The girl was still alive. She’d dropped to her hands and knees. Sunday let the fire surrounding her flicker out. Pit tried not to stare at her pubic hair, but found he really couldn’t help it.
Sunday grabbed the girl by the hair. “Give me the money,” she said.
“What?” the girl sobbed.
“The money in your panties and bra! Give it to me!”
“Oh god don’t kill me,” the girl whimpered.
“Give me the money!” Sunday screamed.
The girls hand were shaking so bad she dropped half the bills as she pulled them from her underwear. Sunday scooped them into a little pile and counted them. Pit could see they were mostly ones.
“Thirty-seven dollars,” Sunday said, shaking her head. “You’d sell your body for thirty-seven dollars.”
“No!” the girl protested. “They were just watching! They couldn’t… you know, touch me for a couple of dollar bills.”
“Then for what?” Sunday asked.
The girl sniffled. “I don’t know. Maybe a hundred? Maybe fifty?”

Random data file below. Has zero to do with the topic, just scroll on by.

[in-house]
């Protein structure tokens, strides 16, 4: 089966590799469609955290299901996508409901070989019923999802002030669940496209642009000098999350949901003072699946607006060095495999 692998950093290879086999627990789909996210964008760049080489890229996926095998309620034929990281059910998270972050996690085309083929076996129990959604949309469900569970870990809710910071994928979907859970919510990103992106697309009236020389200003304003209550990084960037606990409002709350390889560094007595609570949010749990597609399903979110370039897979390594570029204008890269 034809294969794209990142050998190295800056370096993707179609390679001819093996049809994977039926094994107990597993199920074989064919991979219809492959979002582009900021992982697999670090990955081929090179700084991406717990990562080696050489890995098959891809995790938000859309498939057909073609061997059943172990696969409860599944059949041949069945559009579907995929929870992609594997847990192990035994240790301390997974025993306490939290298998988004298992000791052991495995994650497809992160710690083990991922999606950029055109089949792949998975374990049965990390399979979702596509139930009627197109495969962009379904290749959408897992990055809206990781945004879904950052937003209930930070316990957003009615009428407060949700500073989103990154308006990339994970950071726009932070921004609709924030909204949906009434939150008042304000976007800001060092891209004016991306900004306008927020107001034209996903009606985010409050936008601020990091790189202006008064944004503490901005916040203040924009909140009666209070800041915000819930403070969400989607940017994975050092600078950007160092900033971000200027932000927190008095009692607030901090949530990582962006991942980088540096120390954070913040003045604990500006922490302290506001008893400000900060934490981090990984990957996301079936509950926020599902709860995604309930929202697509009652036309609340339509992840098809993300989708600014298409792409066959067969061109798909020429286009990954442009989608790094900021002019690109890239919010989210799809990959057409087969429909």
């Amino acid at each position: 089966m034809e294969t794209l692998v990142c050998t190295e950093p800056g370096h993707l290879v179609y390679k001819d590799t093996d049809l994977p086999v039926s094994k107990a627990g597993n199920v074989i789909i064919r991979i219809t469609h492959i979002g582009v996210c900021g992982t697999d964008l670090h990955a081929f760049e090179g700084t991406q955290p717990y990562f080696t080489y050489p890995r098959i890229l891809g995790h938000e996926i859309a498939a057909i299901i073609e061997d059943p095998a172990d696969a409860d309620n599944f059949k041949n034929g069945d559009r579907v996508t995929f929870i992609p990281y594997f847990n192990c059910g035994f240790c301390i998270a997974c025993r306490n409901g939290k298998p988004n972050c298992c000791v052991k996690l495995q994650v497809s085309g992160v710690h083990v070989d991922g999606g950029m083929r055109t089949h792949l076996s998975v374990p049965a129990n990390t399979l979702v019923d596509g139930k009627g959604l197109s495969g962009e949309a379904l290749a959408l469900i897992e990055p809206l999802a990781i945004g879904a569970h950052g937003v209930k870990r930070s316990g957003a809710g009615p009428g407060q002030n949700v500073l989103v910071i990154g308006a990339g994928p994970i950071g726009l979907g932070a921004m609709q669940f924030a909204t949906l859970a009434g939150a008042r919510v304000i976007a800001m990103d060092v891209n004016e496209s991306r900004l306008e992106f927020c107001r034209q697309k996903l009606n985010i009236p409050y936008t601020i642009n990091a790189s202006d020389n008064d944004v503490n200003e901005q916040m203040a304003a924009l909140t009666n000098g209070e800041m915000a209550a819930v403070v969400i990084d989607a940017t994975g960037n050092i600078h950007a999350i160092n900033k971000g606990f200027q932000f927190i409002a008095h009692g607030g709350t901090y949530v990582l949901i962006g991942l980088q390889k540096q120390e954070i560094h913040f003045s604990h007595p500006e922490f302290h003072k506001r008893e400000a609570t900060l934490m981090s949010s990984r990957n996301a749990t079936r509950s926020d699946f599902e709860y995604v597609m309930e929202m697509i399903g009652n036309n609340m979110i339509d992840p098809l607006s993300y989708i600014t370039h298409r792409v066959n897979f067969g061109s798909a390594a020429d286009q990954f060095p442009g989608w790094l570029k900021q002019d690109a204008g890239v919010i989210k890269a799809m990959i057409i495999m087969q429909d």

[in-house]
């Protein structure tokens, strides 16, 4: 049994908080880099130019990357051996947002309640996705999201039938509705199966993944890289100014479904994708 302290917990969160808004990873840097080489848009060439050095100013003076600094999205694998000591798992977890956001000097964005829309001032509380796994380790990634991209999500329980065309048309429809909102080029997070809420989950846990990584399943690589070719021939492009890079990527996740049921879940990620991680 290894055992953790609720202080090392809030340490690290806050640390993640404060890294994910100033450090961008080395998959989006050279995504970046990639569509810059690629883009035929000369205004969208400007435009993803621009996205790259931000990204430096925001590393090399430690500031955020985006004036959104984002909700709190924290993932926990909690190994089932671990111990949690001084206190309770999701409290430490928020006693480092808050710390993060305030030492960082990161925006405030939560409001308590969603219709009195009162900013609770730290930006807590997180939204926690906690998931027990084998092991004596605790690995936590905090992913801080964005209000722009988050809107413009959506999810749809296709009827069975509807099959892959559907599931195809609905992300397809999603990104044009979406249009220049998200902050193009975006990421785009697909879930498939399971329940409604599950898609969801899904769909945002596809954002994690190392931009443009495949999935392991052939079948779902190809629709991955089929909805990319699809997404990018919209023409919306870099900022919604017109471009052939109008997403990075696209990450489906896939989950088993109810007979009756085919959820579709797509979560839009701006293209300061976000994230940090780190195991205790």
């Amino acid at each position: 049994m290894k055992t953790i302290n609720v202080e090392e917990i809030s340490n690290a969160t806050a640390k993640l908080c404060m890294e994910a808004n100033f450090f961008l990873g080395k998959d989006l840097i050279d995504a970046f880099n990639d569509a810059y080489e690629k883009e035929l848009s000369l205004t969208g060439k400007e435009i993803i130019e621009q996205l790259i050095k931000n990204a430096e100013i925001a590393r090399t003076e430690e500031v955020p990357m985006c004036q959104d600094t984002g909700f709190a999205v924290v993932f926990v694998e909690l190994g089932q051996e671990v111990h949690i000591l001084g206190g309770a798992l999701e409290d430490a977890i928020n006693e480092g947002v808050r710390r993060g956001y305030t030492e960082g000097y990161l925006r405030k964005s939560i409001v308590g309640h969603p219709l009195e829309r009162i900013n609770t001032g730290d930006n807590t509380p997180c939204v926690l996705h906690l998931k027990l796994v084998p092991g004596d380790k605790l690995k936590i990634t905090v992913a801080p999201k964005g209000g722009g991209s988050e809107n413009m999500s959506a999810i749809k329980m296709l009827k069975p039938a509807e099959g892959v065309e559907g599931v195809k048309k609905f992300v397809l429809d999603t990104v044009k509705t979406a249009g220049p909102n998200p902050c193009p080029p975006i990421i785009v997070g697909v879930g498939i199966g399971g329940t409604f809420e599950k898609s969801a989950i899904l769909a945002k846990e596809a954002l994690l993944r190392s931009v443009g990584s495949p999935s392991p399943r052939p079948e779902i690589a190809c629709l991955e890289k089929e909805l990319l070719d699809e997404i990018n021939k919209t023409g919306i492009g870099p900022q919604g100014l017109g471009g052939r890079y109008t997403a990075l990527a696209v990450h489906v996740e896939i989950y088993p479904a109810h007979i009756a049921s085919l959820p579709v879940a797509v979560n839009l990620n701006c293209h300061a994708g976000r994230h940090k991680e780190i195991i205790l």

Sunday bunched the bills into her fist and the suddenly flared, singing the girl’s hair. The girl tried to crawl away, but Sunday grabbed her by the face, squeezing her cheeks, smearing the dark mascara tracks that ran down her face in an eerie echo of Root’s fate.
“I don’t know!” the girl cried. “I don’t know how much to charge!”
“I’m not quizzing you on the proper fees!” Sunday said. “No price! No price! No one should be commodity to be bought or sold! I’ve been fighting since I was no older than you trying to break the world free from its thinly disguised economy of slavery and here you are, here you are, selling yourself! Why? Why?”
“I’ve got a little girl at home,” the dancer sobbed. “I need the money for her.”
Sunday slowly released the girl’s face.
“Was one of these men the father,” she asked.
“No,” the girl said, wiping her snot from her face. “He’s my age.”
Sunday stared at the black mascara smudges on her hand. She wiped them on the pool table.
She walked toward Pit. He made a show of hiding his eyes behind his hand as he held her jeans toward her.
“Oh, go ahead and look,” she grumbled. “You think I didn’t see you staring?”
“Sorry,” said Pit.
“You’re not sorry.” She pulled on her jeans in one fluid motion.
“Naw. I’m not.”
She pulled on her sweater without bothering with her bra. She sat on the stool to put her boots on. “I hate all mankind.”
“There’s always monkeyland,” said Pit.
She gave him a glance sideways, started to say something, then stopped.
Pit glanced toward Root. He was still breathing, still sitting up, and maybe, against all odds, still conscious.”